There are two good methods to Bevel & Emboss in Illustrator. The first can be done with the “Extrude & Bevel” feature, and the second by combining the “Offset Path” and the “Knife” tools. I mostly recommend the first method because it is the easiest to apply.
Do you know how sometimes you want to try something different? Have you ever found yourself scrolling through all of Photoshop’s effects looking for the right one?
If you have, I’m sure you’ve come across the most well-known effect “Bevel & Emboss,” and you’re probably aware that it doesn’t exist in Illustrator.
But the good news is that you can still recreate the effect by combining or using other tools. So, how do we proceed?
I’ll demonstrate two methods: automatic and manual. But don’t worry! We’ll go over each step to make sure we get the desired outcome.
How to Bevel & Emboss in Illustrator Using “Extrude & Bevel”
To Bevel & Emboss in Illustrator, create a rectangle with the “Rectangle Tool”(M), go to “Effect”>”3D”>”Extrude & Bevel”. Set the view on “Front” and choose a “Bevel” from the list. Define its “Height” and adjust the other settings to your preference. Expand Appearance to keep editing afterward.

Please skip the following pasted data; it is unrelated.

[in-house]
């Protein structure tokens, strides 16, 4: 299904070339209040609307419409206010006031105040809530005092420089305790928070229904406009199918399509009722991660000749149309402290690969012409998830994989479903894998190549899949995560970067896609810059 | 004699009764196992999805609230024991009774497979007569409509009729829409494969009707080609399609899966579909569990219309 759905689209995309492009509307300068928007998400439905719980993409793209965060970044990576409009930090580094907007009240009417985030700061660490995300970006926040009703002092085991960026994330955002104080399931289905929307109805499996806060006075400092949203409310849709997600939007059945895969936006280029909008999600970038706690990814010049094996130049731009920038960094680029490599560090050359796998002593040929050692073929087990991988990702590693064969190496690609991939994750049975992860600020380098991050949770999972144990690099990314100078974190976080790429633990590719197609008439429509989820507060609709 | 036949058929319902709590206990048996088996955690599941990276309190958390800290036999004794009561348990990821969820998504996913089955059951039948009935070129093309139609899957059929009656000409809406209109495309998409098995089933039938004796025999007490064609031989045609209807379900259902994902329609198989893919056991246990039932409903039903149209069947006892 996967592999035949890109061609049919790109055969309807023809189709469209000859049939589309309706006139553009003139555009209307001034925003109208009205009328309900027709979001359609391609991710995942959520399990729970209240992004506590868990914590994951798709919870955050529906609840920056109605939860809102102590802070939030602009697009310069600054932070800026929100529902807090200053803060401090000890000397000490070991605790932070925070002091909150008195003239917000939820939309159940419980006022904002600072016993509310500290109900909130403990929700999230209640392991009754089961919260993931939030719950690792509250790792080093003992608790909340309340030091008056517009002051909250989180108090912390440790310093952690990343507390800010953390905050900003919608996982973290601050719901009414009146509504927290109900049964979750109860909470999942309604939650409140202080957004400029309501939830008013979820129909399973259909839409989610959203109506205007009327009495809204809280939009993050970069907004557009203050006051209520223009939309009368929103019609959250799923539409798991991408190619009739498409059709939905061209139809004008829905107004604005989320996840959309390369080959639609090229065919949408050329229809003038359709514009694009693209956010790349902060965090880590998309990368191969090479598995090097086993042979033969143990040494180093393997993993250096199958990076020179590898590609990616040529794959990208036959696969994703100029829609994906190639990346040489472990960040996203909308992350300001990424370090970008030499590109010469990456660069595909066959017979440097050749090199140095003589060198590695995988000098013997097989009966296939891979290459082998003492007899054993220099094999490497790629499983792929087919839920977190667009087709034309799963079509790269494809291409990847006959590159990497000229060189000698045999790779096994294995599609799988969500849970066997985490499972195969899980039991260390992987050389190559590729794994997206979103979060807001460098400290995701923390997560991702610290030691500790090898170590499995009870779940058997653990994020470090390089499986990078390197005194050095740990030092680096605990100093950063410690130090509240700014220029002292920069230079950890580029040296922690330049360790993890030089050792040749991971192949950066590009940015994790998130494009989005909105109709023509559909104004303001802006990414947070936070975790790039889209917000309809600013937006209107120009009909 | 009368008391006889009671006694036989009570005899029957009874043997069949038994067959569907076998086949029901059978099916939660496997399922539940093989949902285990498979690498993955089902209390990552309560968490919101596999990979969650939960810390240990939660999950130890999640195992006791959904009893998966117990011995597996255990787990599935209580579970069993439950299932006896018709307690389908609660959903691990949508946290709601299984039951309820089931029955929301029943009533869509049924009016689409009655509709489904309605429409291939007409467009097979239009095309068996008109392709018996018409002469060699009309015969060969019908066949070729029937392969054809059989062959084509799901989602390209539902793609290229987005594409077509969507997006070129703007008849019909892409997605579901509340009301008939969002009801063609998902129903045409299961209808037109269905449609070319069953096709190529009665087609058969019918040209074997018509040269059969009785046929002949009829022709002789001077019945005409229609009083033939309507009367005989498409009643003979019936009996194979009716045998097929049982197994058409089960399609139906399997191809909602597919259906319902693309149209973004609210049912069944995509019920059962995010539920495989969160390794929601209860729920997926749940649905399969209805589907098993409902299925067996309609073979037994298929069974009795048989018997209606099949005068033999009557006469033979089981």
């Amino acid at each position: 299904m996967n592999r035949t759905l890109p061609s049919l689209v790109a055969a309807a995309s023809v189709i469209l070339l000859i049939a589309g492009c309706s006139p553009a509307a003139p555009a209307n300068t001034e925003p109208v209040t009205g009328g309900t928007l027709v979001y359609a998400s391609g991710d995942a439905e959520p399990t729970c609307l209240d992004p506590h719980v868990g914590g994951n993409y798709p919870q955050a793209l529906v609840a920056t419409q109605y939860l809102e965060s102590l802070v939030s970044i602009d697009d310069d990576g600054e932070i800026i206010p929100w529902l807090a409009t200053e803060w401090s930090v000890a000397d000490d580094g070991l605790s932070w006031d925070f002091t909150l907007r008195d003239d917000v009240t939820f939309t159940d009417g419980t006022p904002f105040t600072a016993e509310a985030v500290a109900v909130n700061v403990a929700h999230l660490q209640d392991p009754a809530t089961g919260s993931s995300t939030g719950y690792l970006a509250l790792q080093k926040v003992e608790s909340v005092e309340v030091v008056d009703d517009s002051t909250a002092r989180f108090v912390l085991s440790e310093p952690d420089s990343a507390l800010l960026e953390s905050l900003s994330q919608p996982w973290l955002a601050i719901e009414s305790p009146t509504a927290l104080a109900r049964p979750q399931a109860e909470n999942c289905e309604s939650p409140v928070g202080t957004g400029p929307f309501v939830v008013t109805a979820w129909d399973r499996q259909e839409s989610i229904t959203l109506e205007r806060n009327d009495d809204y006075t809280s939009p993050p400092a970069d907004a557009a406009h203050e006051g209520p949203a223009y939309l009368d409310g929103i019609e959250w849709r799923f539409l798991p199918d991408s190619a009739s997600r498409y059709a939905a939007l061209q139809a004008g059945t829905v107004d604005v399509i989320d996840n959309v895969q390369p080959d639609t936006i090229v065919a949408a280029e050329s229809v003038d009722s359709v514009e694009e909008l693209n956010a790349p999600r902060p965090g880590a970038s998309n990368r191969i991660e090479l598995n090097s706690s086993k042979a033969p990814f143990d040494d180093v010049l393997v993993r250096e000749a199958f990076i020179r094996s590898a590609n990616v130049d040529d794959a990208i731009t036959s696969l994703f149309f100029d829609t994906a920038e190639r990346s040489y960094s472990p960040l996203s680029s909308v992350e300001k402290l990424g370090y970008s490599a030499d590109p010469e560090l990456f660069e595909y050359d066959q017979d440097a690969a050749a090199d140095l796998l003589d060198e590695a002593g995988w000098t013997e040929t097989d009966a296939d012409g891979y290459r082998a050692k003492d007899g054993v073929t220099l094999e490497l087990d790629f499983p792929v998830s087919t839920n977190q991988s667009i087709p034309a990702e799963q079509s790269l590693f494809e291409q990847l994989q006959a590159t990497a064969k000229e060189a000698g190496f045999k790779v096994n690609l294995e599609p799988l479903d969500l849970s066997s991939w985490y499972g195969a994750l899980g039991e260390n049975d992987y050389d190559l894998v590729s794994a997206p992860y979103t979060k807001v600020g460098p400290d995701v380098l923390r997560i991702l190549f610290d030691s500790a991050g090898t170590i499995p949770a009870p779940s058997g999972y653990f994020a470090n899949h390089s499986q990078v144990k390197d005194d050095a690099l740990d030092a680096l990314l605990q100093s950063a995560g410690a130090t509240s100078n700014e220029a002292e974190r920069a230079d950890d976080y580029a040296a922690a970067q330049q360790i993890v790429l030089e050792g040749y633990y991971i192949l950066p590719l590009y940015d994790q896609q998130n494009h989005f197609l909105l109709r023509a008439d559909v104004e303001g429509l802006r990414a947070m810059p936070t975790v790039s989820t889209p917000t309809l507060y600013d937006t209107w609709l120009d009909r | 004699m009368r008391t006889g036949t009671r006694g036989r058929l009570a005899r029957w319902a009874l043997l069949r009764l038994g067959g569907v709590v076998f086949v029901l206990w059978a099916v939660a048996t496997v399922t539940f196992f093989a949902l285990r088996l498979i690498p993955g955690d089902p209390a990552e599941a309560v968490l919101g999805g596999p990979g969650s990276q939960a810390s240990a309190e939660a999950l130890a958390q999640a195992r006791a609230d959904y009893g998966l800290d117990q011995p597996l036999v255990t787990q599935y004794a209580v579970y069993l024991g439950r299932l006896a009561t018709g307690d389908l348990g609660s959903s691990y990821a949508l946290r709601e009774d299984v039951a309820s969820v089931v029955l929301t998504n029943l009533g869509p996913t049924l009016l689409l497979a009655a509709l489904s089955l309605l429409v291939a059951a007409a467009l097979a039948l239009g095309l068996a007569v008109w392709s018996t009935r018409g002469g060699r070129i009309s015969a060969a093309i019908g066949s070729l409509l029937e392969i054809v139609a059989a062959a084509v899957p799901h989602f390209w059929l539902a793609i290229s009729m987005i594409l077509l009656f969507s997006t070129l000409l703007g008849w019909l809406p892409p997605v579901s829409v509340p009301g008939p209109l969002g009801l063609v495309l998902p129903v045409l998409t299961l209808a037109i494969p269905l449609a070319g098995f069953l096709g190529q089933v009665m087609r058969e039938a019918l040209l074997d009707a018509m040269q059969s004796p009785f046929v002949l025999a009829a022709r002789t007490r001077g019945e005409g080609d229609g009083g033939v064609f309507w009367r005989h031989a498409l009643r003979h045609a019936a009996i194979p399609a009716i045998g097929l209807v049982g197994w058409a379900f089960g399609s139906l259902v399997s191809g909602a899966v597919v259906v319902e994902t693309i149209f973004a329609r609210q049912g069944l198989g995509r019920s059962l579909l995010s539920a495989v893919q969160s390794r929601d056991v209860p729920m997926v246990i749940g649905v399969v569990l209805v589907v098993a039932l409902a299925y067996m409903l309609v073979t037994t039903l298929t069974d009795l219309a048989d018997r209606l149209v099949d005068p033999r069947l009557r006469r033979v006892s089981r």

Create a rectangle.
We will use a simple rectangle shape to teach you how to apply this effect, but once you are familiar with the process, you’ll be able to use this on any other shape you want.
Go to the toolbar and choose the “Rectangle Tool” (M) to create a rectangle. Make sure it has a fill color.
Select the “Extrude & Bevel” option from the menu.
Go to the top menu and choose “Effect”>”3D”>”Extrude & Bevel.” A menu box with options will appear. To display the full list of options, click on the “More Options” button at the bottom of the box.
At this point, it’s also a good idea to check the “Preview” box to see how each adjustment impacts your rectangle directly.
We’ll go over the various options available in these settings and explain them. So don’t be afraid! It’s not as hard as it appears.
Adjust the “Position” to “Front”.
The “Position” specifies how the object is rotated and from what perspective it is viewed. We’ll use the “Front” view because we want to change the average appearance of the rectangle by adding some depth and volume to it, but we don’t have to use a 3d rotation in this tutorial.